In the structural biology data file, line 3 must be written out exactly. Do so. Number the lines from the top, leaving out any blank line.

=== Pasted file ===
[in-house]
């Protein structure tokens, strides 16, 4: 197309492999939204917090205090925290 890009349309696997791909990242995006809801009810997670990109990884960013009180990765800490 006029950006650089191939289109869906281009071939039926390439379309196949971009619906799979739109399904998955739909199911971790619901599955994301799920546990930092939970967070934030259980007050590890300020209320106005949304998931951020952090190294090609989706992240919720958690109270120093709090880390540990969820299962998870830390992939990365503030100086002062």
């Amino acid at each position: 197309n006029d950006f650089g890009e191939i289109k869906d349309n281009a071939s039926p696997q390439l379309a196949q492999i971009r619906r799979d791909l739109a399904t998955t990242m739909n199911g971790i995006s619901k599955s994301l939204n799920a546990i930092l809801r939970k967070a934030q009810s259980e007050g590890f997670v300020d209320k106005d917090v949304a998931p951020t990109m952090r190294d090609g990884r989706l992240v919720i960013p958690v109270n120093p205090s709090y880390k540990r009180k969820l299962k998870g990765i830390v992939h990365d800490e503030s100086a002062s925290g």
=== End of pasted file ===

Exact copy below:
């Amino acid at each position: 197309n006029d950006f650089g890009e191939i289109k869906d349309n281009a071939s039926p696997q390439l379309a196949q492999i971009r619906r799979d791909l739109a399904t998955t990242m739909n199911g971790i995006s619901k599955s994301l939204n799920a546990i930092l809801r939970k967070a934030q009810s259980e007050g590890f997670v300020d209320k106005d917090v949304a998931p951020t990109m952090r190294d090609g990884r989706l992240v919720i960013p958690v109270n120093p205090s709090y880390k540990r009180k969820l299962k998870g990765i830390v992939h990365d800490e503030s100086a002062s925290g």